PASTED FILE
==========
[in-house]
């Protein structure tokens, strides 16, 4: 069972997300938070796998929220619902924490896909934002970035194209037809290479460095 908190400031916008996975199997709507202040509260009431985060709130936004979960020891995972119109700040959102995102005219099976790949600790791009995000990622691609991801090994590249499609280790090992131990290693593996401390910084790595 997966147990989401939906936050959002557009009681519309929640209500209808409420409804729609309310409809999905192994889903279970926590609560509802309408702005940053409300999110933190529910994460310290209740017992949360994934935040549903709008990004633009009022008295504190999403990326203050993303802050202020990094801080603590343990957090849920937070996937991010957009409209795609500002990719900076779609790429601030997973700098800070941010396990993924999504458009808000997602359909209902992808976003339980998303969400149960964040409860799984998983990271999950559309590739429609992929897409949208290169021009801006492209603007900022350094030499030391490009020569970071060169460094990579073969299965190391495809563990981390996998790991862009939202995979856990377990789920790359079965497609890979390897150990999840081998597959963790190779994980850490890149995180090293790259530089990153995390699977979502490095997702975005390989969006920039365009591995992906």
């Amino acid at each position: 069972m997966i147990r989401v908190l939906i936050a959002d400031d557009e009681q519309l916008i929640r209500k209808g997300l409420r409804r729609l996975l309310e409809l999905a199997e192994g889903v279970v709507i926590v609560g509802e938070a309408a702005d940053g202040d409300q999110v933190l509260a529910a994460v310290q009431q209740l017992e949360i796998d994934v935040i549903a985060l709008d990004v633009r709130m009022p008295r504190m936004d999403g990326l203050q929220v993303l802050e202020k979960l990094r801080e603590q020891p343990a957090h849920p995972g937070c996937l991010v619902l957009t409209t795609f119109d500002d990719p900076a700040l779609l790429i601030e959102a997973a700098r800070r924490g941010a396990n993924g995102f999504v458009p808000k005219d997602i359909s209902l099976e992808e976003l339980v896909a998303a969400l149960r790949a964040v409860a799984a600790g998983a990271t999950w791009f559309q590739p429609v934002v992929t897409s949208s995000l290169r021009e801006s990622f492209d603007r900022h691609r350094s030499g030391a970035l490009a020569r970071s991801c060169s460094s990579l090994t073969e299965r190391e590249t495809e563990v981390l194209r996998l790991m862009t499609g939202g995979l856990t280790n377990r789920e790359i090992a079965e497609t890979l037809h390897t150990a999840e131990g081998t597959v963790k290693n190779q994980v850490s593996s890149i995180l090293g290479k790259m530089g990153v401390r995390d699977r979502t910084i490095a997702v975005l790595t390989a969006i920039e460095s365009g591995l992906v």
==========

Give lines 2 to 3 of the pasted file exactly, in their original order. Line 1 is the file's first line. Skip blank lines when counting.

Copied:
């Protein structure tokens, strides 16, 4: 069972997300938070796998929220619902924490896909934002970035194209037809290479460095 908190400031916008996975199997709507202040509260009431985060709130936004979960020891995972119109700040959102995102005219099976790949600790791009995000990622691609991801090994590249499609280790090992131990290693593996401390910084790595 997966147990989401939906936050959002557009009681519309929640209500209808409420409804729609309310409809999905192994889903279970926590609560509802309408702005940053409300999110933190529910994460310290209740017992949360994934935040549903709008990004633009009022008295504190999403990326203050993303802050202020990094801080603590343990957090849920937070996937991010957009409209795609500002990719900076779609790429601030997973700098800070941010396990993924999504458009808000997602359909209902992808976003339980998303969400149960964040409860799984998983990271999950559309590739429609992929897409949208290169021009801006492209603007900022350094030499030391490009020569970071060169460094990579073969299965190391495809563990981390996998790991862009939202995979856990377990789920790359079965497609890979390897150990999840081998597959963790190779994980850490890149995180090293790259530089990153995390699977979502490095997702975005390989969006920039365009591995992906």
């Amino acid at each position: 069972m997966i147990r989401v908190l939906i936050a959002d400031d557009e009681q519309l916008i929640r209500k209808g997300l409420r409804r729609l996975l309310e409809l999905a199997e192994g889903v279970v709507i926590v609560g509802e938070a309408a702005d940053g202040d409300q999110v933190l509260a529910a994460v310290q009431q209740l017992e949360i796998d994934v935040i549903a985060l709008d990004v633009r709130m009022p008295r504190m936004d999403g990326l203050q929220v993303l802050e202020k979960l990094r801080e603590q020891p343990a957090h849920p995972g937070c996937l991010v619902l957009t409209t795609f119109d500002d990719p900076a700040l779609l790429i601030e959102a997973a700098r800070r924490g941010a396990n993924g995102f999504v458009p808000k005219d997602i359909s209902l099976e992808e976003l339980v896909a998303a969400l149960r790949a964040v409860a799984a600790g998983a990271t999950w791009f559309q590739p429609v934002v992929t897409s949208s995000l290169r021009e801006s990622f492209d603007r900022h691609r350094s030499g030391a970035l490009a020569r970071s991801c060169s460094s990579l090994t073969e299965r190391e590249t495809e563990v981390l194209r996998l790991m862009t499609g939202g995979l856990t280790n377990r789920e790359i090992a079965e497609t890979l037809h390897t150990a999840e131990g081998t597959v963790k290693n190779q994980v850490s593996s890149i995180l090293g290479k790259m530089g990153v401390r995390d699977r979502t910084i490095a997702v975005l790595t390989a969006i920039e460095s365009g591995l992906v």